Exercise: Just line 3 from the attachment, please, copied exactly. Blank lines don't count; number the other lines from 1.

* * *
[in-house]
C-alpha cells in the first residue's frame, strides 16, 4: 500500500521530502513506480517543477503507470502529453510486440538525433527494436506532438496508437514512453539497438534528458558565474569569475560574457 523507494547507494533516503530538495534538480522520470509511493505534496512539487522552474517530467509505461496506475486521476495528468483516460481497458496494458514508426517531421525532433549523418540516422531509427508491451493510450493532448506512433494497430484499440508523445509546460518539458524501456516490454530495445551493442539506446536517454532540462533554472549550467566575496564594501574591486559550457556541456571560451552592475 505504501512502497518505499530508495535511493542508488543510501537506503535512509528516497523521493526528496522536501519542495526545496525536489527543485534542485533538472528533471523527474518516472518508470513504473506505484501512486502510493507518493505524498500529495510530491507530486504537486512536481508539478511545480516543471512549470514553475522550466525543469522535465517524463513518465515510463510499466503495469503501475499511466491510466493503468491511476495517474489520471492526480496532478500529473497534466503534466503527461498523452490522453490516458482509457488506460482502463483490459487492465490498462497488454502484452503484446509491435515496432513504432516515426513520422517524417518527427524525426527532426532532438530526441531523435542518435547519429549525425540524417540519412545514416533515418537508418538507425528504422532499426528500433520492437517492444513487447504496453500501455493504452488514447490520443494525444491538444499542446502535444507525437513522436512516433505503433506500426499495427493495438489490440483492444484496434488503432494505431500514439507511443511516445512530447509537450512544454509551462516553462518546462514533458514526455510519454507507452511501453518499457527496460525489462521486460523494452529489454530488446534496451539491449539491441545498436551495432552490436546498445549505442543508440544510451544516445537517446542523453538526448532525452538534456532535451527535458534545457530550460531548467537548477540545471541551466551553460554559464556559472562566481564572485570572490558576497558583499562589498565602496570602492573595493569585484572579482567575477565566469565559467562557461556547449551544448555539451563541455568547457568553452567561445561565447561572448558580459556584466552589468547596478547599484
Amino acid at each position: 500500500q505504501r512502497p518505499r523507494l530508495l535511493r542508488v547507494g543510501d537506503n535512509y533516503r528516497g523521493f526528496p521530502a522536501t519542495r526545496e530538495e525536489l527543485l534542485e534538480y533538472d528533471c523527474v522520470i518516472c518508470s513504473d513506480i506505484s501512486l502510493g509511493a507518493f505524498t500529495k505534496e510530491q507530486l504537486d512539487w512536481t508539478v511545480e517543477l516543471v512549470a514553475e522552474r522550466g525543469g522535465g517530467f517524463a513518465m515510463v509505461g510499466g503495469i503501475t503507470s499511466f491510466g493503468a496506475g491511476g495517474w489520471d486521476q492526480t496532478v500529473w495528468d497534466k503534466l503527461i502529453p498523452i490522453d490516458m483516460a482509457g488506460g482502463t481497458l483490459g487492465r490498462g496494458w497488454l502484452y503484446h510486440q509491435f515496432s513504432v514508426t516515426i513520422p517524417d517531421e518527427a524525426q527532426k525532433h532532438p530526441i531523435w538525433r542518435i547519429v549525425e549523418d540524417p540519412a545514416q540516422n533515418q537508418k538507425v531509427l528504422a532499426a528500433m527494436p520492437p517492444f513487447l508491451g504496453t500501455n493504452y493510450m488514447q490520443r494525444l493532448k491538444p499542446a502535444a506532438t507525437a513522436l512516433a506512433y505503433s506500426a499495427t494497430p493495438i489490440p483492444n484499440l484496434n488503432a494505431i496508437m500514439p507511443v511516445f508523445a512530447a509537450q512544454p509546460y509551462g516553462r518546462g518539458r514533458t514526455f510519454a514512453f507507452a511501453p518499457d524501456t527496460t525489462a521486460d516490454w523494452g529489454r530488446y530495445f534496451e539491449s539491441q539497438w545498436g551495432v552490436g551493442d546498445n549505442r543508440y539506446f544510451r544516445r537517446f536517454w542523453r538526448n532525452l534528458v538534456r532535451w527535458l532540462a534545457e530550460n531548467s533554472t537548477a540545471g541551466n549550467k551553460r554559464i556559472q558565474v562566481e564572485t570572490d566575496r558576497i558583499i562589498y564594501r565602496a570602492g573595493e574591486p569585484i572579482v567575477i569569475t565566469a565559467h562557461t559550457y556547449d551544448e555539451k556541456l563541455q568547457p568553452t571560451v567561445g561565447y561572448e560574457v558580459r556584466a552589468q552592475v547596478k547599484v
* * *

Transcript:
Amino acid at each position: 500500500q505504501r512502497p518505499r523507494l530508495l535511493r542508488v547507494g543510501d537506503n535512509y533516503r528516497g523521493f526528496p521530502a522536501t519542495r526545496e530538495e525536489l527543485l534542485e534538480y533538472d528533471c523527474v522520470i518516472c518508470s513504473d513506480i506505484s501512486l502510493g509511493a507518493f505524498t500529495k505534496e510530491q507530486l504537486d512539487w512536481t508539478v511545480e517543477l516543471v512549470a514553475e522552474r522550466g525543469g522535465g517530467f517524463a513518465m515510463v509505461g510499466g503495469i503501475t503507470s499511466f491510466g493503468a496506475g491511476g495517474w489520471d486521476q492526480t496532478v500529473w495528468d497534466k503534466l503527461i502529453p498523452i490522453d490516458m483516460a482509457g488506460g482502463t481497458l483490459g487492465r490498462g496494458w497488454l502484452y503484446h510486440q509491435f515496432s513504432v514508426t516515426i513520422p517524417d517531421e518527427a524525426q527532426k525532433h532532438p530526441i531523435w538525433r542518435i547519429v549525425e549523418d540524417p540519412a545514416q540516422n533515418q537508418k538507425v531509427l528504422a532499426a528500433m527494436p520492437p517492444f513487447l508491451g504496453t500501455n493504452y493510450m488514447q490520443r494525444l493532448k491538444p499542446a502535444a506532438t507525437a513522436l512516433a506512433y505503433s506500426a499495427t494497430p493495438i489490440p483492444n484499440l484496434n488503432a494505431i496508437m500514439p507511443v511516445f508523445a512530447a509537450q512544454p509546460y509551462g516553462r518546462g518539458r514533458t514526455f510519454a514512453f507507452a511501453p518499457d524501456t527496460t525489462a521486460d516490454w523494452g529489454r530488446y530495445f534496451e539491449s539491441q539497438w545498436g551495432v552490436g551493442d546498445n549505442r543508440y539506446f544510451r544516445r537517446f536517454w542523453r538526448n532525452l534528458v538534456r532535451w527535458l532540462a534545457e530550460n531548467s533554472t537548477a540545471g541551466n549550467k551553460r554559464i556559472q558565474v562566481e564572485t570572490d566575496r558576497i558583499i562589498y564594501r565602496a570602492g573595493e574591486p569585484i572579482v567575477i569569475t565566469a565559467h562557461t559550457y556547449d551544448e555539451k556541456l563541455q568547457p568553452t571560451v567561445g561565447y561572448e560574457v558580459r556584466a552589468q552592475v547596478k547599484v